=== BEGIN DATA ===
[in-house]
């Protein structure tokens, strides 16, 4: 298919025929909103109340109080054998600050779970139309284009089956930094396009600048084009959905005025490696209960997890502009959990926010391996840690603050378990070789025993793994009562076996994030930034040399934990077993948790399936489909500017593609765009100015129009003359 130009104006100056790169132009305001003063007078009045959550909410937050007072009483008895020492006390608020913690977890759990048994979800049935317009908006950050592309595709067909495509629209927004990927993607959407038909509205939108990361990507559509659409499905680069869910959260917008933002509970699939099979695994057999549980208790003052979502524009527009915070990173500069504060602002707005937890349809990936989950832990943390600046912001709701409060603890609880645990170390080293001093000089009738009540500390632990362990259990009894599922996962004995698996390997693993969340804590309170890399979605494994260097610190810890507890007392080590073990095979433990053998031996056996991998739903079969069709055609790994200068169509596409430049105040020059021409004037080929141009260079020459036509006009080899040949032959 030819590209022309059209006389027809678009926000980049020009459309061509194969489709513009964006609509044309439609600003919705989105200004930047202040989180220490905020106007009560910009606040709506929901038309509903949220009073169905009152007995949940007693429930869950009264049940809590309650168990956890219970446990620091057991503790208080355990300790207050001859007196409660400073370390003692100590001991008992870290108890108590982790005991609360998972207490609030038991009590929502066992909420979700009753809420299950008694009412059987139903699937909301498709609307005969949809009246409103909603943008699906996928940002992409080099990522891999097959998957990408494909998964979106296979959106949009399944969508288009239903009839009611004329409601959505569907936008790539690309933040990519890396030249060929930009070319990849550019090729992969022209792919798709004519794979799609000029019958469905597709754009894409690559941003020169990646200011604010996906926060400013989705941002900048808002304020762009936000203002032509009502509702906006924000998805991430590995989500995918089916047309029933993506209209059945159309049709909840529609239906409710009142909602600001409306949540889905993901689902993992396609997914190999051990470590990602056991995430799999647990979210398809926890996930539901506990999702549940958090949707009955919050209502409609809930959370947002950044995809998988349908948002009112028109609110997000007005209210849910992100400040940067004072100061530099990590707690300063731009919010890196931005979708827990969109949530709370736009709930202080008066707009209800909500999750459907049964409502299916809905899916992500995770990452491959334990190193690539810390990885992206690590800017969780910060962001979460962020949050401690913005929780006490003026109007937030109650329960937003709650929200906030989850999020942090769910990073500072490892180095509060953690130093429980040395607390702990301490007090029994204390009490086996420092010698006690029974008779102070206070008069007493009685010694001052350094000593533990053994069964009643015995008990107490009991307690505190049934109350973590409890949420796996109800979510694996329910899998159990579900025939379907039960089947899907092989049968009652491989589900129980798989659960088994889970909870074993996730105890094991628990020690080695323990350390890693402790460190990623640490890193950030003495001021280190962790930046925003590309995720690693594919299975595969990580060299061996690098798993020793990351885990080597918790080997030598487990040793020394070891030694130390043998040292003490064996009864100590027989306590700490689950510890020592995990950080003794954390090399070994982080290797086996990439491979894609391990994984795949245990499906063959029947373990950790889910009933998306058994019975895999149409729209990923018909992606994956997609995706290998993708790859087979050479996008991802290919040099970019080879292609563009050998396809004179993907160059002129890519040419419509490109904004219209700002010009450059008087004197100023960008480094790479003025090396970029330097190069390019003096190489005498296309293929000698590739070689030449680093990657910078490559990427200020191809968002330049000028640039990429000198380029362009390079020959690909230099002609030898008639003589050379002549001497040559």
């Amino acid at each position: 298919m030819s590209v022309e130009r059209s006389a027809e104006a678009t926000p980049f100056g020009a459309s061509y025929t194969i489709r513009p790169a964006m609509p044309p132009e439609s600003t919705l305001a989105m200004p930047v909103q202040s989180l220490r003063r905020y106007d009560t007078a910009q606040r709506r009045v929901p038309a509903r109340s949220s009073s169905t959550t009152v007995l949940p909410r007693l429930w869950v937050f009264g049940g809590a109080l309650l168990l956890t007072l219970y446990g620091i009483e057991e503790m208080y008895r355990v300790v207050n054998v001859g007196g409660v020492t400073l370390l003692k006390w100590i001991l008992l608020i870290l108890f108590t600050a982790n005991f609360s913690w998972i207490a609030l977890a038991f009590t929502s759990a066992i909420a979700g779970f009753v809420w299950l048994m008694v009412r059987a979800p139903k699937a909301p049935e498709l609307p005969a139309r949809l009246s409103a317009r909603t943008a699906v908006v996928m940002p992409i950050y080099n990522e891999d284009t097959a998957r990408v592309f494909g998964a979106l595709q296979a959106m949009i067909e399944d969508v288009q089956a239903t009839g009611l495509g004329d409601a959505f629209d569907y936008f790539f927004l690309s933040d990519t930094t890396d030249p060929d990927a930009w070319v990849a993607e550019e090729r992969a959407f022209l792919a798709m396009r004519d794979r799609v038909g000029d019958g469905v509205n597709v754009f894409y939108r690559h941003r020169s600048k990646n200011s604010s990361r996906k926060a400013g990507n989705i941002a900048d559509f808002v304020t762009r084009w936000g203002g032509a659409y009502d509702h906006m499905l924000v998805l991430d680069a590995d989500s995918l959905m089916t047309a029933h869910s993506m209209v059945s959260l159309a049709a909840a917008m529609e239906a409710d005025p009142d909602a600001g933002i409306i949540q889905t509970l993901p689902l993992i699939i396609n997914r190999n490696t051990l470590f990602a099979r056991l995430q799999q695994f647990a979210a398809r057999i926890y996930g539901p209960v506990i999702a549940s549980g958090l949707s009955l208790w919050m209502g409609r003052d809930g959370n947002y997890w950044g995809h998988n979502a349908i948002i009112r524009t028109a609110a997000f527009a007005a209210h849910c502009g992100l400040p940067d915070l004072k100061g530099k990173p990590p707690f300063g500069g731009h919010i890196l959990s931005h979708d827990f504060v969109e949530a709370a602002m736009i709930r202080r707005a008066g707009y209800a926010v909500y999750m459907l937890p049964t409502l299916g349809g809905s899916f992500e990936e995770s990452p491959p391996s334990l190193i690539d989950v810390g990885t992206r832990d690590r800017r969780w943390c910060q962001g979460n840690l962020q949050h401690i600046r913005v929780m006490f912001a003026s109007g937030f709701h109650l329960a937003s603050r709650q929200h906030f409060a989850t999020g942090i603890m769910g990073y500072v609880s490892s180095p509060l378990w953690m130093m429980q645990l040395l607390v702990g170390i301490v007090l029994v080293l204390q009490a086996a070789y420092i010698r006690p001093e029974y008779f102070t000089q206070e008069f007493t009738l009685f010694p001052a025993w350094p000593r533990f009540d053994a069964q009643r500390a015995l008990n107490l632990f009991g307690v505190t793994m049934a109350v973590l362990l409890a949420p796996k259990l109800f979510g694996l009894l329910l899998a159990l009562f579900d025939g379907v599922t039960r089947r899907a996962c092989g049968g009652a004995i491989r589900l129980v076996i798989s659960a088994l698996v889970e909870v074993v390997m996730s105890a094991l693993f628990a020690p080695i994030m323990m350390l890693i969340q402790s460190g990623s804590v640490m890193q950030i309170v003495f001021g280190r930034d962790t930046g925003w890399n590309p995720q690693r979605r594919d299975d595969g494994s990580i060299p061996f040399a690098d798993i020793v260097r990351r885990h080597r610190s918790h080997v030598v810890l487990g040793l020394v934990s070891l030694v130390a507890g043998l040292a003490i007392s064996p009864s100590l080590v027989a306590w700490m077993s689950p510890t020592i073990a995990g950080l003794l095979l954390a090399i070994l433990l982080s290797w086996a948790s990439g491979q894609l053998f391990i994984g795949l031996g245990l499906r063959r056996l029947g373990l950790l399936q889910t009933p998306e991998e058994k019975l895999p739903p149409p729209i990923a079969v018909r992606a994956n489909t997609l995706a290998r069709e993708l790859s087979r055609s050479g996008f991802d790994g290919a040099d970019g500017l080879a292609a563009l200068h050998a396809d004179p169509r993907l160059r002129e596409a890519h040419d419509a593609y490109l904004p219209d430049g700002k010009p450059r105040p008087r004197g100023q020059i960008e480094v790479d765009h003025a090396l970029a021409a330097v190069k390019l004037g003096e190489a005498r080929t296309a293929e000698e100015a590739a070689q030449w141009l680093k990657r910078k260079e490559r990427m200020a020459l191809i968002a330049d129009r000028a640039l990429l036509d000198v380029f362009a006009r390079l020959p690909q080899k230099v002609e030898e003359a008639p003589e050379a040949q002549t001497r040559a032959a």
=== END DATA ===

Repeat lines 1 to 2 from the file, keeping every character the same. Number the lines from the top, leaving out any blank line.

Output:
[in-house]
């Protein structure tokens, strides 16, 4: 298919025929909103109340109080054998600050779970139309284009089956930094396009600048084009959905005025490696209960997890502009959990926010391996840690603050378990070789025993793994009562076996994030930034040399934990077993948790399936489909500017593609765009100015129009003359 130009104006100056790169132009305001003063007078009045959550909410937050007072009483008895020492006390608020913690977890759990048994979800049935317009908006950050592309595709067909495509629209927004990927993607959407038909509205939108990361990507559509659409499905680069869910959260917008933002509970699939099979695994057999549980208790003052979502524009527009915070990173500069504060602002707005937890349809990936989950832990943390600046912001709701409060603890609880645990170390080293001093000089009738009540500390632990362990259990009894599922996962004995698996390997693993969340804590309170890399979605494994260097610190810890507890007392080590073990095979433990053998031996056996991998739903079969069709055609790994200068169509596409430049105040020059021409004037080929141009260079020459036509006009080899040949032959 030819590209022309059209006389027809678009926000980049020009459309061509194969489709513009964006609509044309439609600003919705989105200004930047202040989180220490905020106007009560910009606040709506929901038309509903949220009073169905009152007995949940007693429930869950009264049940809590309650168990956890219970446990620091057991503790208080355990300790207050001859007196409660400073370390003692100590001991008992870290108890108590982790005991609360998972207490609030038991009590929502066992909420979700009753809420299950008694009412059987139903699937909301498709609307005969949809009246409103909603943008699906996928940002992409080099990522891999097959998957990408494909998964979106296979959106949009399944969508288009239903009839009611004329409601959505569907936008790539690309933040990519890396030249060929930009070319990849550019090729992969022209792919798709004519794979799609000029019958469905597709754009894409690559941003020169990646200011604010996906926060400013989705941002900048808002304020762009936000203002032509009502509702906006924000998805991430590995989500995918089916047309029933993506209209059945159309049709909840529609239906409710009142909602600001409306949540889905993901689902993992396609997914190999051990470590990602056991995430799999647990979210398809926890996930539901506990999702549940958090949707009955919050209502409609809930959370947002950044995809998988349908948002009112028109609110997000007005209210849910992100400040940067004072100061530099990590707690300063731009919010890196931005979708827990969109949530709370736009709930202080008066707009209800909500999750459907049964409502299916809905899916992500995770990452491959334990190193690539810390990885992206690590800017969780910060962001979460962020949050401690913005929780006490003026109007937030109650329960937003709650929200906030989850999020942090769910990073500072490892180095509060953690130093429980040395607390702990301490007090029994204390009490086996420092010698006690029974008779102070206070008069007493009685010694001052350094000593533990053994069964009643015995008990107490009991307690505190049934109350973590409890949420796996109800979510694996329910899998159990579900025939379907039960089947899907092989049968009652491989589900129980798989659960088994889970909870074993996730105890094991628990020690080695323990350390890693402790460190990623640490890193950030003495001021280190962790930046925003590309995720690693594919299975595969990580060299061996690098798993020793990351885990080597918790080997030598487990040793020394070891030694130390043998040292003490064996009864100590027989306590700490689950510890020592995990950080003794954390090399070994982080290797086996990439491979894609391990994984795949245990499906063959029947373990950790889910009933998306058994019975895999149409729209990923018909992606994956997609995706290998993708790859087979050479996008991802290919040099970019080879292609563009050998396809004179993907160059002129890519040419419509490109904004219209700002010009450059008087004197100023960008480094790479003025090396970029330097190069390019003096190489005498296309293929000698590739070689030449680093990657910078490559990427200020191809968002330049000028640039990429000198380029362009390079020959690909230099002609030898008639003589050379002549001497040559």